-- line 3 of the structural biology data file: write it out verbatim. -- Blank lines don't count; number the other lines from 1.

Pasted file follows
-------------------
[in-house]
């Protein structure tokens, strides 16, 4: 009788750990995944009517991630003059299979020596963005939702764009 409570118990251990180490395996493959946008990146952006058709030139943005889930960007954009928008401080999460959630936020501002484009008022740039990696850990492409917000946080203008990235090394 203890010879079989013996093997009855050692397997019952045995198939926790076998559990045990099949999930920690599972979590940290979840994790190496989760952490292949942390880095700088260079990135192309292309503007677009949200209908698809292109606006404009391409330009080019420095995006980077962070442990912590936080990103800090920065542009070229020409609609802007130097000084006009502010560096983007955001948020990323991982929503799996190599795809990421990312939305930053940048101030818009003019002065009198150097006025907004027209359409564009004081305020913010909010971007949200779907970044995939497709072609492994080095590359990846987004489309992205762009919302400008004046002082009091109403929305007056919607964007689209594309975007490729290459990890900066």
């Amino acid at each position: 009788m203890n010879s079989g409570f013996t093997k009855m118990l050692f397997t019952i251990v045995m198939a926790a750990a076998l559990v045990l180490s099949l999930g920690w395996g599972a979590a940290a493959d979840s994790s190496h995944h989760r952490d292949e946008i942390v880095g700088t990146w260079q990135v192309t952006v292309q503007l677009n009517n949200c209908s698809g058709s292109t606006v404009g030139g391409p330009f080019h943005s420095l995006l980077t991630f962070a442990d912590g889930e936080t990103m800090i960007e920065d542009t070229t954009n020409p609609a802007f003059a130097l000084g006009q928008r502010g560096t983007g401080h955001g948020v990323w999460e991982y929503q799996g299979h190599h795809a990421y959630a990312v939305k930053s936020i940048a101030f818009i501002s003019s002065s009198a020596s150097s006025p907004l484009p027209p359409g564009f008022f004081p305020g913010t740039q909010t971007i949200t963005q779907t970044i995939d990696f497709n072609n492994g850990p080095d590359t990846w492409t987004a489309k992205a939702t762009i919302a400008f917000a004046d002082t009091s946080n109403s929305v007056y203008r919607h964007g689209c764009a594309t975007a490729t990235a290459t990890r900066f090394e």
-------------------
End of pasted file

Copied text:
């Amino acid at each position: 009788m203890n010879s079989g409570f013996t093997k009855m118990l050692f397997t019952i251990v045995m198939a926790a750990a076998l559990v045990l180490s099949l999930g920690w395996g599972a979590a940290a493959d979840s994790s190496h995944h989760r952490d292949e946008i942390v880095g700088t990146w260079q990135v192309t952006v292309q503007l677009n009517n949200c209908s698809g058709s292109t606006v404009g030139g391409p330009f080019h943005s420095l995006l980077t991630f962070a442990d912590g889930e936080t990103m800090i960007e920065d542009t070229t954009n020409p609609a802007f003059a130097l000084g006009q928008r502010g560096t983007g401080h955001g948020v990323w999460e991982y929503q799996g299979h190599h795809a990421y959630a990312v939305k930053s936020i940048a101030f818009i501002s003019s002065s009198a020596s150097s006025p907004l484009p027209p359409g564009f008022f004081p305020g913010t740039q909010t971007i949200t963005q779907t970044i995939d990696f497709n072609n492994g850990p080095d590359t990846w492409t987004a489309k992205a939702t762009i919302a400008f917000a004046d002082t009091s946080n109403s929305v007056y203008r919607h964007g689209c764009a594309t975007a490729t990235a290459t990890r900066f090394e």